As for the breakdown by topics concerning which Belarus was mentioned, protests against the falsification of the presidential election, which started in August 2020, were at the top. 33% of Russians mentioned them primarily in regular polls on the events of the previous week. Constant attention was paid to the relations between Belarus and Russia. The main narratives, although similar, were different content-wise: from the thesis of Russia and Belarus as partners, there was a gradual transition to the assertion that Russia and Belarus were “union states”.
The narrative about the protests was the same: rhetoric about the West’s attempts to seize Belarus. Tsekhanovska also said that Russian propaganda had defended the Lukashenko regime and the security forces from day one, despite the detention and beating of Russian channels’ reporters, which were justified or concealed.
“How effective have these efforts been? The answer, unfortunately, is affirmative. Polls show that Russians feel sympathy and trust towards Lukashenko. 57% believe that Lukashenko should be the president of Belarus, the majority believe that the election was fair,” Tsekhanovska said.
The expert concluded that countering disinformation, in order to be effective, must be as systematic as propaganda itself. The Ukrainian state should provide unconditional assistance in this area to asylum seekers from Belarus, especially journalists and oppositionists fleeing persecution of Lukashenko. “Belarusian journalists who oppose the authoritarian regime need our help. What kind of help is an open question,” the researcher emphasized. “Ukrainian media and civil society must take the government by the sleeve and draw its attention to problems. It should be emphasized that there is a demand to solve this problem!”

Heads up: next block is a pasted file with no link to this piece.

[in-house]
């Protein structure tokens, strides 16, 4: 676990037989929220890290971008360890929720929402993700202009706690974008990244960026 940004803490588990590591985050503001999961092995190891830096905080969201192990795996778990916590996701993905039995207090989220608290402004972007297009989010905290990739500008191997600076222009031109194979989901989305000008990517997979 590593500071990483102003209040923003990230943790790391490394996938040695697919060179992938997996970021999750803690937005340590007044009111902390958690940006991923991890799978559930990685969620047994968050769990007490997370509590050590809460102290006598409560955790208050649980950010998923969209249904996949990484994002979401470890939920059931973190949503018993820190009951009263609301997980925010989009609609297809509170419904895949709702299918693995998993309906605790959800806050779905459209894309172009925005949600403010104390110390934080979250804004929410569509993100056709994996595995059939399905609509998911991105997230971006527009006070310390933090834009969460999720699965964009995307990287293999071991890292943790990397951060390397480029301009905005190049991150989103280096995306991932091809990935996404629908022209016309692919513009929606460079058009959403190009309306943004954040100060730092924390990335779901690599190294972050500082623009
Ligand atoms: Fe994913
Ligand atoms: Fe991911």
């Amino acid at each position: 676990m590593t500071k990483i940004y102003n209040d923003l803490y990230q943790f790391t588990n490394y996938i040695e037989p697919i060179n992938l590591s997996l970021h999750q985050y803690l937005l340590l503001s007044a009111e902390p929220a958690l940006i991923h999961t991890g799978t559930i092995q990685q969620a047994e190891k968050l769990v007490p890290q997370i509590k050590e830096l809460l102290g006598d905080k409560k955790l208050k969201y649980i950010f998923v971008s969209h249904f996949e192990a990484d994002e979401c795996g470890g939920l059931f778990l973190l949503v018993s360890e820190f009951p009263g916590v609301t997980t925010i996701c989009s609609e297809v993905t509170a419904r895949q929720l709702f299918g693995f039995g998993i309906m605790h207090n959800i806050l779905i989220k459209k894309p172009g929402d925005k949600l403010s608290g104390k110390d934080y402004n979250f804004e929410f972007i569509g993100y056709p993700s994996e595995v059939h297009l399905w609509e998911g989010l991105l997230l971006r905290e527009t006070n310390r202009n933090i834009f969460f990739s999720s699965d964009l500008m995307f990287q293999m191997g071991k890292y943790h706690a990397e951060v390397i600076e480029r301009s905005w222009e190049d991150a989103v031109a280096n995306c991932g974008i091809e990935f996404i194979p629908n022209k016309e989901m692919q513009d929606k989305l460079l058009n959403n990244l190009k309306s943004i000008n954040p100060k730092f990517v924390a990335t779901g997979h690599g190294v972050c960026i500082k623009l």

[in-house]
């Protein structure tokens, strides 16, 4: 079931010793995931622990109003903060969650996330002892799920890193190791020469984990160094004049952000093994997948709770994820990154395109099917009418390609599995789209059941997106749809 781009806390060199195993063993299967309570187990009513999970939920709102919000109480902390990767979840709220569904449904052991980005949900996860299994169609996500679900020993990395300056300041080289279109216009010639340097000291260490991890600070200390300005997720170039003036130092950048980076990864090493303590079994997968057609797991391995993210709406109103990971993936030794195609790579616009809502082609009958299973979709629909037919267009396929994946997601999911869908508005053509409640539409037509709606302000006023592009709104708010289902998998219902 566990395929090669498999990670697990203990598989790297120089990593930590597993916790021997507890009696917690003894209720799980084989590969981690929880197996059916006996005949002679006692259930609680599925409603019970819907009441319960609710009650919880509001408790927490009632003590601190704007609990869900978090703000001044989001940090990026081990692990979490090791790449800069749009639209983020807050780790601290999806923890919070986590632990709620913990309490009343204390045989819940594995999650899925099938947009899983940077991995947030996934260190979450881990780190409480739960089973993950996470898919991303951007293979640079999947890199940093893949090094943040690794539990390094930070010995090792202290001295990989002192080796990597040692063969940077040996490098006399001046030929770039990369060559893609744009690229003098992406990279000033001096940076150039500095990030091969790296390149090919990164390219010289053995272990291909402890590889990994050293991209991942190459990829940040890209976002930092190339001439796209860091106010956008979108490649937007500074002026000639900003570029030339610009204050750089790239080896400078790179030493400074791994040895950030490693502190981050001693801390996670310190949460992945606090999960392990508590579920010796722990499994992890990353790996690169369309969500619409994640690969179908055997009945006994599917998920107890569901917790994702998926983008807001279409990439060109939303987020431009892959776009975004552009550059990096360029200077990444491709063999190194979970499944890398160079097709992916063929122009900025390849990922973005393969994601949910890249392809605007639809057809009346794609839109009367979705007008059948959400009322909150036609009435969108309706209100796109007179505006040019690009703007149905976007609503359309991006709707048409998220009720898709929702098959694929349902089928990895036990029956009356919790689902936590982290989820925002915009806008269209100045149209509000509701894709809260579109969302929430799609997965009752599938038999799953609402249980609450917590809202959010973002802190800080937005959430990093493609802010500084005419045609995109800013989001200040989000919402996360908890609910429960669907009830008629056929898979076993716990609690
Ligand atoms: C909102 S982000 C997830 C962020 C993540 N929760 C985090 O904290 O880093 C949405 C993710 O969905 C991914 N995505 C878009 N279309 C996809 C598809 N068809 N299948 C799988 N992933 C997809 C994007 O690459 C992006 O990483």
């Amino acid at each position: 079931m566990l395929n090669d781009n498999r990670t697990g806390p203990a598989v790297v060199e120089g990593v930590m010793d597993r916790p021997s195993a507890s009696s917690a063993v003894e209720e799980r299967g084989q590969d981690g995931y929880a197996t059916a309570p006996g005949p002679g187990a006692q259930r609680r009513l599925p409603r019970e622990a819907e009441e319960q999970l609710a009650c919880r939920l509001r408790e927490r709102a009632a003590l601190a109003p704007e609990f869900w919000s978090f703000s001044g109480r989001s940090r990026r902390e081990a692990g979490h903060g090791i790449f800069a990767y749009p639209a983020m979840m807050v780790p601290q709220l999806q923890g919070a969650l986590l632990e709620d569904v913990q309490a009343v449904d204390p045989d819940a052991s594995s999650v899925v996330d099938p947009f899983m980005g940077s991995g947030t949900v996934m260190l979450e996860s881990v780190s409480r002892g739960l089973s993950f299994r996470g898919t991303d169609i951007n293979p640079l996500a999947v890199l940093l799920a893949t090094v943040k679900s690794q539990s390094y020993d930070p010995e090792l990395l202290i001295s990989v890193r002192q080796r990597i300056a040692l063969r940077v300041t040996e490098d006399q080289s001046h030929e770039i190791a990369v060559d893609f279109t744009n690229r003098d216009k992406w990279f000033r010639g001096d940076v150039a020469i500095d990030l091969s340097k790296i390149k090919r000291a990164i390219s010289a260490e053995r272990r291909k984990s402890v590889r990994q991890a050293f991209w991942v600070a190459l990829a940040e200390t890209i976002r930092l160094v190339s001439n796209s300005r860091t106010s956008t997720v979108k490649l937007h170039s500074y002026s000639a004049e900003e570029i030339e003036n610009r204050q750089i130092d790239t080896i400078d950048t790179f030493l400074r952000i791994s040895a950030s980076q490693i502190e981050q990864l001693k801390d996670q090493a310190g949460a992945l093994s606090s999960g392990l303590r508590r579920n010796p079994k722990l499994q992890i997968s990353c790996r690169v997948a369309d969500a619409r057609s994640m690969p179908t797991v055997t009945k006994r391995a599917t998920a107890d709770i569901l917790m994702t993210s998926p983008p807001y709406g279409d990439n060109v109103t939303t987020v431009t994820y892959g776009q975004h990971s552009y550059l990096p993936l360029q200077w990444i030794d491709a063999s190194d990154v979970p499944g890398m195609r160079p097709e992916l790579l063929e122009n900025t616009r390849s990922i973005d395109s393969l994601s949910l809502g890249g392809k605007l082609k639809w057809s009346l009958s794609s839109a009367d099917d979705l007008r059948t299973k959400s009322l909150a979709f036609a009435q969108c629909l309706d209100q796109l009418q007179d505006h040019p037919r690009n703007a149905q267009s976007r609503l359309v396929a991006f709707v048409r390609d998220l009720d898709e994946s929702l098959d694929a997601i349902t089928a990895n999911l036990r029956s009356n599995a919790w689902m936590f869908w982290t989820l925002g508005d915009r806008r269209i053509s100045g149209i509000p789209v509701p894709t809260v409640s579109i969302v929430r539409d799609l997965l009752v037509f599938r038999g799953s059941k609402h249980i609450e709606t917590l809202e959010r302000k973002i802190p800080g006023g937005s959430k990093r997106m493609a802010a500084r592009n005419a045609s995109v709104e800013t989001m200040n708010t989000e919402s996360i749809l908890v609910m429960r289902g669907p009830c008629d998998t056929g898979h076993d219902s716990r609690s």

More details on the results of the study can be found via the link.
Maksym Butkevych, coordinator at No Borders Project, human rights activist, media expert, supported the demands on the Ukrainian authorities to more actively help immigrants from Belarus. His project actually focuses on working with asylum seekers and educational programs for them and for the Ukrainian public on media literacy and disinformation.
Butkevych admitted that he was surprised that the Russian media had supported Lukashenko since the first day of the protests – the human rights activist initially had a different hypothesis.
“It is clear which roots the famous events of 2021 originated with. Firstly, it is an imperial colonial discourse about an older brother who can scold but always comes to the rescue. Secondly, it is the heyday of propaganda on Belarusian TV. These people – I don’t even want to name them – model themselves according to the patterns of Kiselyov, Solovyov, Simonyan, and so on. Finally, it is the defeat of the independent Belarusian media – tut.by, other outlets, Telegram channels – they have been declared extremist,” Butkevych said.
The human rights activist noted with regret that in Poland, Lithuania and Georgia, more comfortable conditions have been created for Belarusians who are forced to arrange their lives outside their homeland.